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Let it not be said that this entire film is just propped up by its lead, as there is plenty about this film justly deserving of its appraisal to date. The set design is immaculate, the colouring and cinematography is beautiful to the point of poetic, and Alexandre Desplat will likely be laughing on Oscar-night regardless of a win, jointly nominated for his score here and for his work on ‘The Grand Budapest Hotel’ (though his game is perhaps slightly stronger here), binding together the emotional narrative as all film scores worth their salt must do. Cumberbatch himself headlines a formidable line-up of talent, from Charles Dance’s imposing Commander Denniston and Mark Strong’s mild-yet-menacing MI6 Agent Menzies to Matthew Goode’s suave fellow cryptographer Hugh and, of course, Keira Knightley’s frankly laughably over-glamourized Joan Clarke. Nonetheless, say what you will about Knightley’s acting range, but she certainly brings her A-Game to the proceedings, mirroring Turing’s social struggles born from his secret homosexuality with her own grappling with wartime Britain’s societal standards for women. Again, hardly a role outside of her comfort zone, but she makes the most out of what we all know she’s good at.

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There is, however, one aspect to this film that proved to be of immensely personal frustration. I ask you, what makes a good tribute? Is it the capturing of a sincere sense of essence as to the subject matter? Is it the encouraging of audience and viewers to go away from what they’ve just seen and learn all they can about it, the raising of awareness? Ultimately, this is the real question as to how successful ‘The Imitation Game’ actually is, for the sole yet fundamental reason that much of what transpires in the film is a distinct departure from the reality. From exaggerating Turing’s social difficulties and the hostile relationship between Turing and Denniston, to representing the entire Bletchley Park program as but a handful of geniuses and, most grievously of all, completely fabricating a suspicion against Turing of being a Soviet spy. I am entirely accepting of the principle that film is first and foremost an art form, and therefore entitled to creative license even when dealing with actual events and people. Creative license was taken with ‘The King’s Speech’, with ‘The Social Network’, and don’t even get me started on ‘Braveheart’. Films never advertise themselves as ‘a true story’ anymore, simply ‘based on a true story’, and that’s perfectly ok. Oftentimes, the true story isn’t as interesting so a little creativity is injected to spice things up, it happens. My issue is not with the creative license itself taken with ‘The Imitation Game’, it’s the fact that in a substantial way, the extent to which it departs from the reality could be said to undermine the film’s primary agenda. This is a film that strives to shed light on the history of a man without whom much of today’s world would be vastly different, and retroactively redeem his memory. I completely admire this endeavour, and this is the biggest personal reason for why ‘The Imitation Game’ deserves its Best Picture nomination. What I do not admire, and am even baffled by to be honest, is the fact that clearly it was felt that a great deal of Turing’s life was considered ‘not interesting enough’, when in my opinion the facts themselves could hardly have been more engrossing! When a man is not only struggling to crack the most unbreakable code in history, but also against a fundamental part of who he is that his society has deemed to be criminal, is there really any need for additional drama and conflict? If you take out the ‘is Turing a Soviet spy’ subplot, is the film remotely worse off in consequence? To seek a cultural commemoration for a man such as Turing is a noble enterprise, but what value is there in a commemoration that fails to adhere to the man himself?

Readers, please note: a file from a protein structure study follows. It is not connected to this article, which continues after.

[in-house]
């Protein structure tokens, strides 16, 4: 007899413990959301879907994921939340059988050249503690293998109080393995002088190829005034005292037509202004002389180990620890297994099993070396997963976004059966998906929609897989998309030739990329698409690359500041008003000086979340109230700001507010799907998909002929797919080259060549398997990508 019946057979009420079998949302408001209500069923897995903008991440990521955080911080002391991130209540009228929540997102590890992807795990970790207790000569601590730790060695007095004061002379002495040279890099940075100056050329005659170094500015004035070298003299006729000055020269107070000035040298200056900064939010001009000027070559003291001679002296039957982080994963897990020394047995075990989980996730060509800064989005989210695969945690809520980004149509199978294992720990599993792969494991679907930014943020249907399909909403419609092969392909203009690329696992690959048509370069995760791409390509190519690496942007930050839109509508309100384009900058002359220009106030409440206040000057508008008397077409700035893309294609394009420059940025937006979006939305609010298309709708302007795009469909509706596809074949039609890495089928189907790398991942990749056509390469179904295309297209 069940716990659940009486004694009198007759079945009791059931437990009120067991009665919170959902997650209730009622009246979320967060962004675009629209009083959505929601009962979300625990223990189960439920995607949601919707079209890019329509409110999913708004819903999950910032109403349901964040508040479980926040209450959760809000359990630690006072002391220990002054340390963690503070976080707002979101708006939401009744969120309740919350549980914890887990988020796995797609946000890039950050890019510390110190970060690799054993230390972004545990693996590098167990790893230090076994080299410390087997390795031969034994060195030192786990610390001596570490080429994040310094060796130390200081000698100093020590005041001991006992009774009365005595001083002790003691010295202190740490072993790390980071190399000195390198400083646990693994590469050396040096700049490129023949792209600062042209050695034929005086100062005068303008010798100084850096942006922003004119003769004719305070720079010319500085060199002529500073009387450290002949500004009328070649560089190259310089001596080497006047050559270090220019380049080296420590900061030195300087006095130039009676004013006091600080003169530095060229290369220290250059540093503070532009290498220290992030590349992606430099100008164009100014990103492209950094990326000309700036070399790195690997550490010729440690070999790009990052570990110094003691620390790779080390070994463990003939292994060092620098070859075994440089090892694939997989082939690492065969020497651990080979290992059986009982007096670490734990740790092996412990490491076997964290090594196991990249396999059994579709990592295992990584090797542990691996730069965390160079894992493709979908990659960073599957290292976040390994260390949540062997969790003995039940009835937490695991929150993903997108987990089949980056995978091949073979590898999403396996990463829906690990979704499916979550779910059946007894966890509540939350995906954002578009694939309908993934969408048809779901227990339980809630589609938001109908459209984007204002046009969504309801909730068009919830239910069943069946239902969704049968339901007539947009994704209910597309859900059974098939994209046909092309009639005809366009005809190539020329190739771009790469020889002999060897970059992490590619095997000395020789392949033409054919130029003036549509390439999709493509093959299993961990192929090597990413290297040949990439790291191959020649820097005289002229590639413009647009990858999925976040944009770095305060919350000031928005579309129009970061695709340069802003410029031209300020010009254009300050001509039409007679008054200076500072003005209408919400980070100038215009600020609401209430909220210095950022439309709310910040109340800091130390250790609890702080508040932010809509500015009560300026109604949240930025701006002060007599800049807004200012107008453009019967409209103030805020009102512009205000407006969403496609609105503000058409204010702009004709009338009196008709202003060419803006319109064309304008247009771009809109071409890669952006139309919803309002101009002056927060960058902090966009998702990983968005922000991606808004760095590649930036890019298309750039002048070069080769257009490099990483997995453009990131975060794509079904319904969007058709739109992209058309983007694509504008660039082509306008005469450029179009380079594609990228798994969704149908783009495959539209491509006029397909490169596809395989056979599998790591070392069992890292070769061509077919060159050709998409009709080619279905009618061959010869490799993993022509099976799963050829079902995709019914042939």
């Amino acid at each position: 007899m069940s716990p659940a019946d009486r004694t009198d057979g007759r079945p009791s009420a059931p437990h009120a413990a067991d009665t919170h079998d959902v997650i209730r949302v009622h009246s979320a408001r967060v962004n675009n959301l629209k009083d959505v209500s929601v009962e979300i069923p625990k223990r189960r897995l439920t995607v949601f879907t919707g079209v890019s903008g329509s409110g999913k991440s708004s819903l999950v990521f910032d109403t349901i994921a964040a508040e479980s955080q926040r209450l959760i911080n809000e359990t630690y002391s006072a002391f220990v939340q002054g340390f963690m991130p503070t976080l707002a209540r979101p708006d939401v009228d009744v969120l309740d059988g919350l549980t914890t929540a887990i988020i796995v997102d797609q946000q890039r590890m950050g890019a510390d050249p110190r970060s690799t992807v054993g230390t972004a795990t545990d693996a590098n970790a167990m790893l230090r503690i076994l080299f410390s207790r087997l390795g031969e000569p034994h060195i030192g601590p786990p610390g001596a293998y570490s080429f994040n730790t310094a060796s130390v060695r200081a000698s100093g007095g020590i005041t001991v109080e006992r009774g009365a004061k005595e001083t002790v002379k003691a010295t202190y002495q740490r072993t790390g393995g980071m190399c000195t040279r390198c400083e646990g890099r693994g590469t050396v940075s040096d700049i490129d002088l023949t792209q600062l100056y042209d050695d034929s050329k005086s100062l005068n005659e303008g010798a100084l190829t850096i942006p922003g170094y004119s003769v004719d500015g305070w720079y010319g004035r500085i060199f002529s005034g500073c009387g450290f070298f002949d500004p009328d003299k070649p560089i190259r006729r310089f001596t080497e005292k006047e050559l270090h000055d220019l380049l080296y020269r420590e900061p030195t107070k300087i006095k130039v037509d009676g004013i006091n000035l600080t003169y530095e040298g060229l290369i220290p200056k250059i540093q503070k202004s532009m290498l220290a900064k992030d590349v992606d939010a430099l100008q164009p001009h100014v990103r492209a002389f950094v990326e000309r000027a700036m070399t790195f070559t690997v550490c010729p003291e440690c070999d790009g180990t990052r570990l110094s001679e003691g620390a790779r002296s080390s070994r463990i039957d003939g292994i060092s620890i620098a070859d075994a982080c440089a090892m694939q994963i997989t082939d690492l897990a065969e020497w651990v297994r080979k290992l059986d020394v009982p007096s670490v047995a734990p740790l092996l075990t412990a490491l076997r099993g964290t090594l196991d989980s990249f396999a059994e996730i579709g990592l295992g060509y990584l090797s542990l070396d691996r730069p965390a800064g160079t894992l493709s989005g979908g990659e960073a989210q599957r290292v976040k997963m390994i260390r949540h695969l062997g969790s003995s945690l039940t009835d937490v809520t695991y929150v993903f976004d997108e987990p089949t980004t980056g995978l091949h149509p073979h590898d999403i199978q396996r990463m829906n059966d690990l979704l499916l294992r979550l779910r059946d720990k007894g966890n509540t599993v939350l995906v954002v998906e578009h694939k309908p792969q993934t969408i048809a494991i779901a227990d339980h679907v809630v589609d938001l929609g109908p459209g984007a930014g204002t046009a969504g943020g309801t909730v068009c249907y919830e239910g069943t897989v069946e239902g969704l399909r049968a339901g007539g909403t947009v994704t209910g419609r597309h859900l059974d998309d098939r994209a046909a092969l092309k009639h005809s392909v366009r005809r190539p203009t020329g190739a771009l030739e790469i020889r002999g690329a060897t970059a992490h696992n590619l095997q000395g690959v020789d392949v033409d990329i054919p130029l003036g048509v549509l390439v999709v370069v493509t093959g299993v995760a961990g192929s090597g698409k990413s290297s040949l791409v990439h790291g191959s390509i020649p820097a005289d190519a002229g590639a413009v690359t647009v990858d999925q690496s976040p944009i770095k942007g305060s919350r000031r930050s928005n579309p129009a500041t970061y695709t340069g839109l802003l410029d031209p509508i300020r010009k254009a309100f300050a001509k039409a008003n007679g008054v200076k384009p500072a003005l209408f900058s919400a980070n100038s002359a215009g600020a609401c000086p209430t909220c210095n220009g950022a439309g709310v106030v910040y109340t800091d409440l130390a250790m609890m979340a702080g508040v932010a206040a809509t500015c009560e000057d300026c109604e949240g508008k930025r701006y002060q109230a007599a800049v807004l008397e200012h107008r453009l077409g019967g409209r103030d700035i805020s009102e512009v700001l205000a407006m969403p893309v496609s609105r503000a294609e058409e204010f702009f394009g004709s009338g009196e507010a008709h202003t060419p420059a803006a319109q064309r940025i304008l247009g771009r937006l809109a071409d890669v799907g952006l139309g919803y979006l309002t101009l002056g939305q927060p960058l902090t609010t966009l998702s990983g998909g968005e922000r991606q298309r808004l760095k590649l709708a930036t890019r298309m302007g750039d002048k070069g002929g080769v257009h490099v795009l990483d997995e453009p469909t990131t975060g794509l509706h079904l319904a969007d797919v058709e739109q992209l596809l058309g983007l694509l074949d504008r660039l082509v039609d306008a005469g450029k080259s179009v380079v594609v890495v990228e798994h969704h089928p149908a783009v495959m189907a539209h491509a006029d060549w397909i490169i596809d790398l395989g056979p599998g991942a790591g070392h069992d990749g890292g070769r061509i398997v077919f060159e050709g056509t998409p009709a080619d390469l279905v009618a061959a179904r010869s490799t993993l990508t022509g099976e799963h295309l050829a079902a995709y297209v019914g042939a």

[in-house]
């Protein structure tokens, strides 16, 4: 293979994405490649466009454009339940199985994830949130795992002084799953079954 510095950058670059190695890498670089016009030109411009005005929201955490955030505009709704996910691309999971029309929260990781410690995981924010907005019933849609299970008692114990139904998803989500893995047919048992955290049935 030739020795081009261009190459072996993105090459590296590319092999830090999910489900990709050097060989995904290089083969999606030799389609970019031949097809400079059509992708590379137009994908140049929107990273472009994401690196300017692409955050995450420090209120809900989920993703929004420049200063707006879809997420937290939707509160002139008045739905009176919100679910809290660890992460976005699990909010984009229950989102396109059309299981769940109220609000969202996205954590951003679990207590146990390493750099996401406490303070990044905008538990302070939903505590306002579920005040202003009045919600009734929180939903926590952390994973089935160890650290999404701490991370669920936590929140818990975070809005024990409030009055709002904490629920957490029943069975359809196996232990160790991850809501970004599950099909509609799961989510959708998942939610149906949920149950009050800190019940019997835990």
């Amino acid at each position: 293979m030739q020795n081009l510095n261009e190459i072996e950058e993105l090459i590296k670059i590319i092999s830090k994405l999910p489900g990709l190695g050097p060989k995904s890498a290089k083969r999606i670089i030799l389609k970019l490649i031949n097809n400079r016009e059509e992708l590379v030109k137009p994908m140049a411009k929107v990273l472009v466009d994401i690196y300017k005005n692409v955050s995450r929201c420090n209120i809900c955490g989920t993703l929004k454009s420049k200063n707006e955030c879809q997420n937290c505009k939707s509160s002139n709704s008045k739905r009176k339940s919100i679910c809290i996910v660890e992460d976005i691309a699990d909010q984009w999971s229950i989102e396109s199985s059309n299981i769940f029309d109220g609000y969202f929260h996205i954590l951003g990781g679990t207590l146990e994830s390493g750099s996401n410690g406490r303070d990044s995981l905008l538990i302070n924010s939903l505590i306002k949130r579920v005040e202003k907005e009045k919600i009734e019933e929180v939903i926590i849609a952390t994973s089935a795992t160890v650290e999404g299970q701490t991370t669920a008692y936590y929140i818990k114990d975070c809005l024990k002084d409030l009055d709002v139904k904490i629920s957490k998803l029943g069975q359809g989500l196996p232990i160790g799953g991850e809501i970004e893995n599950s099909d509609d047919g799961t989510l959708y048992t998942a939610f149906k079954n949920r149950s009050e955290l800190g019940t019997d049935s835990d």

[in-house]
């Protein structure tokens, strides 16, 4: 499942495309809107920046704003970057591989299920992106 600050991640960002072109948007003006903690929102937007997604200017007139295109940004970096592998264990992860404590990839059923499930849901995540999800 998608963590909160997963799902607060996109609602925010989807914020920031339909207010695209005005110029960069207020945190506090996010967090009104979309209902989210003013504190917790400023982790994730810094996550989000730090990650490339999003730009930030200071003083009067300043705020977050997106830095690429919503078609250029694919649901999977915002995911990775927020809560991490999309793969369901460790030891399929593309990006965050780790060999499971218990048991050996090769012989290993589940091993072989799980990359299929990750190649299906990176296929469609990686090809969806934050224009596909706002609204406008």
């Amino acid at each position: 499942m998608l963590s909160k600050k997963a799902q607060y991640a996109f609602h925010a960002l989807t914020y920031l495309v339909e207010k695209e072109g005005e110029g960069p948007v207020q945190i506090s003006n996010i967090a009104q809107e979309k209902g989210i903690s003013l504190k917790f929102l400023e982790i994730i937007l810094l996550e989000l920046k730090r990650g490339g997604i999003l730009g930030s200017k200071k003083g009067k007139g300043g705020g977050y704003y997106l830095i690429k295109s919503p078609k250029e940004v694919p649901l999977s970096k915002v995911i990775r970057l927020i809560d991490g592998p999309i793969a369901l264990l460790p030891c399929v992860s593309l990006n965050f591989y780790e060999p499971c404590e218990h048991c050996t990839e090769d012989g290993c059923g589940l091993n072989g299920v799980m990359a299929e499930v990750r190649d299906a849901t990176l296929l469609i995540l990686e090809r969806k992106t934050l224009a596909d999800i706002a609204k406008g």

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‘The Imitation Game’ is a deeply engrossing, heartfelt character study of a man who changed the world. It’s a film that made me feel deeply disappointed that the facts differed as much from the film as they did, but at the same time I applaud the film for making me seek out those facts in the first place. Perhaps then, so long as the idea of Turing and what he endured is remembered, it’s by no means an ill-fitting tribute. I chastised ‘American Sniper’ for overly-lionizing Chris Kyle, but I cannot do the same for ‘The Imitation Game’s veneration for Alan Turing. Take that as subjective and socio-political bias if you will.

Quality: 4/5

Entertainment: 4/5

Averaged Out: 4/5